Augmented World Expo (AWE) had its 15th annual conference and exhibition in Long Beach, CA, last week (June 18-20). The conference featured over 500 speakers over three days, and the expo hall had over 300 exhibitors. Part I of this series focused on the keynotes, panels, and major announcements, which focused on mobile AR and Mixed Reality. AI, despite my predictions, took a backseat. In this second installment, I’m going to talk about what I saw on the ground in the exhibit hall. There, we saw an AWE where enterprise, entrepreneurs, games and entertainment meet.

AWE Dispatch, Part I: Mixed Reality and Mobile AR Dominate

AWE’s Walk of Fame honored the first 101 pioneers inducted into the new Hall of Fame. There were a slew of announcements by players not named Meta, Snap, Qualcomm, and Niantic as the show opened. They can be found here. The biggest tech companies have their own developer conferences, so their presence on the expo floor is limited (but always popular).

Indeed, experiences in the Meta Quest app store seem to have delivered the most success to indie developers like Distance Technologies, established by the co-founders of enterprise headset maker Varjo. It showed off its prototype using an LCD panel pointed up at a windshield with a reflective coating, projecting a transparent image onto it similar to heads-up displays in Audis and Volvos.

Those simple systems use a microprojector on the dash and the windshield as the reflective screen, thus creating a composite view. Distance Technology uses an eye-tracking system to show a fully 3D map, which can be toggled to show different views. Urho Konttori, CEO and co-founder of Distance Technologies told me their target market is automotive and aerospace.

Johnny Monsarrat gave me a spontaneous demo of his remarkable outdoor roleplaying video game (Outdoor RPG) for mobile AR. It’s free in the app stores now. Unlike scavenger hunt games where you walk to GPS points and stop, Monsarrat lays out a game landscape across any real world outdoor space, which you walk through to explore. “This way,” says Monsarrat, “any park can be a theme park.” On your phone’s camera mingled with physical reality you see hundreds of fantasy trees, rocks, creatures, buildings and other game content, forming a roleplaying game world.

At the entrance to the exhibit hall the first thing I saw were Spacetop, Meta, Tap, and Qualcomm. Spacetop is a laptop without a monitor. Instead, it uses Nreal’s new XR glasses to provide what appears to be a big screen monitor.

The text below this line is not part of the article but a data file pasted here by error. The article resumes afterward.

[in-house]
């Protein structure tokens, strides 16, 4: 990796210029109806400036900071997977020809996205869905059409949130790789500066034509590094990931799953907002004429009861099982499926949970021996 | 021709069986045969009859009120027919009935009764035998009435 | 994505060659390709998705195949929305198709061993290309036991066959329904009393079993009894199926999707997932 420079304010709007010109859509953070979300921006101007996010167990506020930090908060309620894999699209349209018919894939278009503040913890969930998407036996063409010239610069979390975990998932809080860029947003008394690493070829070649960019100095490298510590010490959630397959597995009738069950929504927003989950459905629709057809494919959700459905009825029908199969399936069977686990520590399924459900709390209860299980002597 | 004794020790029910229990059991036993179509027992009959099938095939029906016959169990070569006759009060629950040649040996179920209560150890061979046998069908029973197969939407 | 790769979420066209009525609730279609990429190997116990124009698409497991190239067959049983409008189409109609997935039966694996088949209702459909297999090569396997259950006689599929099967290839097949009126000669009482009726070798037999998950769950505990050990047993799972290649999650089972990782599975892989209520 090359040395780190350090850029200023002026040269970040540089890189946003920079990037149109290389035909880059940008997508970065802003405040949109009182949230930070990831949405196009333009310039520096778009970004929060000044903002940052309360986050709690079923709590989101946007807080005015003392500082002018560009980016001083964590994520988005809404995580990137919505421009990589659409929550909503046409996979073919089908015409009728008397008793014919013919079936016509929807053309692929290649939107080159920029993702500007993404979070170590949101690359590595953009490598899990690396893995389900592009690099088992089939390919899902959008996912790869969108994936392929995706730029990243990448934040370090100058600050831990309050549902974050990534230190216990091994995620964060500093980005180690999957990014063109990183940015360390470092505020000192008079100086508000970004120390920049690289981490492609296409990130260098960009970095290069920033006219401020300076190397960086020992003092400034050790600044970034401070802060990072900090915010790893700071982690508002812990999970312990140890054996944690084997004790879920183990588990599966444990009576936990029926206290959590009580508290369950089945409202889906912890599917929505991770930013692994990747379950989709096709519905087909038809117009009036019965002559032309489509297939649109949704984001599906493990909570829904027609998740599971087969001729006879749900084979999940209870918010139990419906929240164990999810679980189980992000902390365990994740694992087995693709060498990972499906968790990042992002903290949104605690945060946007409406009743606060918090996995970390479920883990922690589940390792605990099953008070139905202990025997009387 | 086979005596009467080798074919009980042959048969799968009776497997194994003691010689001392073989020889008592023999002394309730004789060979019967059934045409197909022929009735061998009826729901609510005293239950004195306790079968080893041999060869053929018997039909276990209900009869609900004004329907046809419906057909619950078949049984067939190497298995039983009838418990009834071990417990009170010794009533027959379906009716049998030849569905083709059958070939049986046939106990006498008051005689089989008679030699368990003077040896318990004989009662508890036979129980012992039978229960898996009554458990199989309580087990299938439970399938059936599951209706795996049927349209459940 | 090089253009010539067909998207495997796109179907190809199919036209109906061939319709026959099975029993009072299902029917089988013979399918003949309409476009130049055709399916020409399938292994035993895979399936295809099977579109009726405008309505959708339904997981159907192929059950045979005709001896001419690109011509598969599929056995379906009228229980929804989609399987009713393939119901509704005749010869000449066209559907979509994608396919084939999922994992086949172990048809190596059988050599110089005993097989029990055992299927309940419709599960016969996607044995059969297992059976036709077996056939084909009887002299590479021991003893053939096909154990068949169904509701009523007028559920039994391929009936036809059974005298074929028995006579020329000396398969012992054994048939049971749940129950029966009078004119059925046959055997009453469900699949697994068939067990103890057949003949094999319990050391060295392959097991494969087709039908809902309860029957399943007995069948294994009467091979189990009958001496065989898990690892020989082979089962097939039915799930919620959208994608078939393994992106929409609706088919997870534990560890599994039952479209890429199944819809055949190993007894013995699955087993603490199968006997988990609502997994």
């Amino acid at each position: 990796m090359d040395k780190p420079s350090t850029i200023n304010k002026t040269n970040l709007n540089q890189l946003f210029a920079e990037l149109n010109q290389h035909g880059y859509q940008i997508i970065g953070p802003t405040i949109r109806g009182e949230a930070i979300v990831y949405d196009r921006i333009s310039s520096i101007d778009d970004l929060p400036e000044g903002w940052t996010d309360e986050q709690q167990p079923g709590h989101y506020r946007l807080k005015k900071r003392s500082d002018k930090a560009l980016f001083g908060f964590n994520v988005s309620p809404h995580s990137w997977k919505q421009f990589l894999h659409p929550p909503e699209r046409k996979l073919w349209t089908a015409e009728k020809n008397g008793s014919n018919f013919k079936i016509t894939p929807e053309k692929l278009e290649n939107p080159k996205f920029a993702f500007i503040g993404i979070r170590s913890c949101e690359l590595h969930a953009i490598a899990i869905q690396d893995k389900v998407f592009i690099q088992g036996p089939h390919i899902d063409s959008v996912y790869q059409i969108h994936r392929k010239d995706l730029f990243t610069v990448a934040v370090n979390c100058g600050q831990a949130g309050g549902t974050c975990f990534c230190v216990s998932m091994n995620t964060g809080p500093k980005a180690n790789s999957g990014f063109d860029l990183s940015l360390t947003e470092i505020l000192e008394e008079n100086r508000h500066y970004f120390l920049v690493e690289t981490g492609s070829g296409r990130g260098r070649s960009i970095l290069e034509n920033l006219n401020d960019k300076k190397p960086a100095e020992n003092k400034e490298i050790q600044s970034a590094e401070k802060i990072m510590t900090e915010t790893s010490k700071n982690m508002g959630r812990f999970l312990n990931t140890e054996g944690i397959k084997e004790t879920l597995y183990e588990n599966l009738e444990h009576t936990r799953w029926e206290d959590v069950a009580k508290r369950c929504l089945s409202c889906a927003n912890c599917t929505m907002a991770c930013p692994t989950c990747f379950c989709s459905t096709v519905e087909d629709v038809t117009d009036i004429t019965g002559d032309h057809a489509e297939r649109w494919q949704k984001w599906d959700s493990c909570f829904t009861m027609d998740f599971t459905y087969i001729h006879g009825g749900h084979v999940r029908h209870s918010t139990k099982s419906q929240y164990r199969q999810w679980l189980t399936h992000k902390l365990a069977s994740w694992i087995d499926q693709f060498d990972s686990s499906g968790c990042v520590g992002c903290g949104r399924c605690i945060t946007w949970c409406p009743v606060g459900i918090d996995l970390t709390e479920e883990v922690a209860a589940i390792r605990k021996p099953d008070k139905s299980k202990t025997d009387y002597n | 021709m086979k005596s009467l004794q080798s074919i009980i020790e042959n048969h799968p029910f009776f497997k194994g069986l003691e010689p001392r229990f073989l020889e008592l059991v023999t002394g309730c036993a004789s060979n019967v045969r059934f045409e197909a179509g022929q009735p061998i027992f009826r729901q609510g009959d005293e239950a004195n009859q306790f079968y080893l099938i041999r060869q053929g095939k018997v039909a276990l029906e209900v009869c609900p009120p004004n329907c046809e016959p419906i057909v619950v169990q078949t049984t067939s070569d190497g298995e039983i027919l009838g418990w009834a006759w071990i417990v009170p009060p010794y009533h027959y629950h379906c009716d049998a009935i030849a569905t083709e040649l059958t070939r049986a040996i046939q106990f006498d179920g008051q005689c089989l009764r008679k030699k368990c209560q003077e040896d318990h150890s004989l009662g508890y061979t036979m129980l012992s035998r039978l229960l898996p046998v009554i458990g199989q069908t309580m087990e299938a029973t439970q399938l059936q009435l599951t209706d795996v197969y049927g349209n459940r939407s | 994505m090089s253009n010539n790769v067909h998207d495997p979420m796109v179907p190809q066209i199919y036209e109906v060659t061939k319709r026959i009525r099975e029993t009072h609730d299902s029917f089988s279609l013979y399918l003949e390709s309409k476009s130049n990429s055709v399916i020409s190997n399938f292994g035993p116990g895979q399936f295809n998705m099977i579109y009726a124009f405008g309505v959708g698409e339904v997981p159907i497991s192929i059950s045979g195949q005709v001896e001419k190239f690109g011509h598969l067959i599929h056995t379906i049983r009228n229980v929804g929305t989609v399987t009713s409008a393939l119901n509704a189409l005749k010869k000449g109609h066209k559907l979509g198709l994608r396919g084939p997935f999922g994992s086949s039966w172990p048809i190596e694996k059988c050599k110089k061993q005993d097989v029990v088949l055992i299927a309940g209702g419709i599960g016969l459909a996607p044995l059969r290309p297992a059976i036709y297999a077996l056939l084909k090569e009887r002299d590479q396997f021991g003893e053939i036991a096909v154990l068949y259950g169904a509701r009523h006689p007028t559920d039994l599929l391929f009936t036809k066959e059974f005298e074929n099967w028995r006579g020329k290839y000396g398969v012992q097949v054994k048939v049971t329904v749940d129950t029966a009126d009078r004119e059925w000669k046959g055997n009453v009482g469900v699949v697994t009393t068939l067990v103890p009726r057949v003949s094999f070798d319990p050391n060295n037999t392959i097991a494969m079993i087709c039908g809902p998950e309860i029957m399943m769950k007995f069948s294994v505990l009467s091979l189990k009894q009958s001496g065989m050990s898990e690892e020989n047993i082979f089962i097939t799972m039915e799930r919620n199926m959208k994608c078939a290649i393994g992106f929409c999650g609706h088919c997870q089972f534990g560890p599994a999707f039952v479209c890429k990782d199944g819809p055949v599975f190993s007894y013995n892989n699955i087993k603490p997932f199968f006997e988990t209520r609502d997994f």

​Tap is a wristband that replaces your keyboard, ​mouse & ​handheld ​controller. Users tap on a tabletop or the air. TapXR now supports advanced multi-finger gestures, delivering a more fluid, immersive, and intuitive way to navigate, scroll, select, drag, drop, and activate content in both spatial and standard computing environments – without sacrificing precision or comfort.

Qualcomm’s booth was filled with its partners and members of its developer relations team for Snapdragon Spaces, which allows developers’ software to operate across all the devices using their Snapdragon chipset.

Most of what you see on the floor is for enterprises, not consumers. Either companies selling tech to the XR industry, or XR companies providing hardware and software for training and simulation. There are vendors of optics (Digilens), sensors of all kinds (Ultraleap), accessories (FreeaimVR), Games tools for creating, managing, editing, and storing 3D content (ShapesXR, Playbook AI), and collaboration tools like Campfire 3D and Cisco WebEx.

HaptX announced it has begun shipping its new G1 haptic gloves. The company says they have tens of millions of dollars in preorders to fill. The G1 has improved ergonomics and fit, multiple sizes, expanded haptics, and multi-user collaboration features.

This year’s Playground featured a record 17 booths filled with interactive stories, innovative XR fundraising campaigns, multiplayer games, AR unicorn rides, a giant arcade cabinet, and an inflatable astronaut hovering over the entire playground. You can view all the Playground experiences here.

Big Rock Creative had an eye-catching speeder in its booth. They were sharing BurnerSphere, an immersive app that lets users experience Black Rock City in VR with 3D models and 360/180 videos from Burning Man. They opened up their alpha version applications at the start of AWE, June 18.

Spacebar is a VR arcade set in the wild west of cyberspace. Their 15’ tall arcade cabinet invites players on the outside to use physical pinball controls, while others go inside the machine, for a head-to-head contest of pinball meets dodgeball. Live VR games are fun, period. We played knock hockey and darts, but there were many more.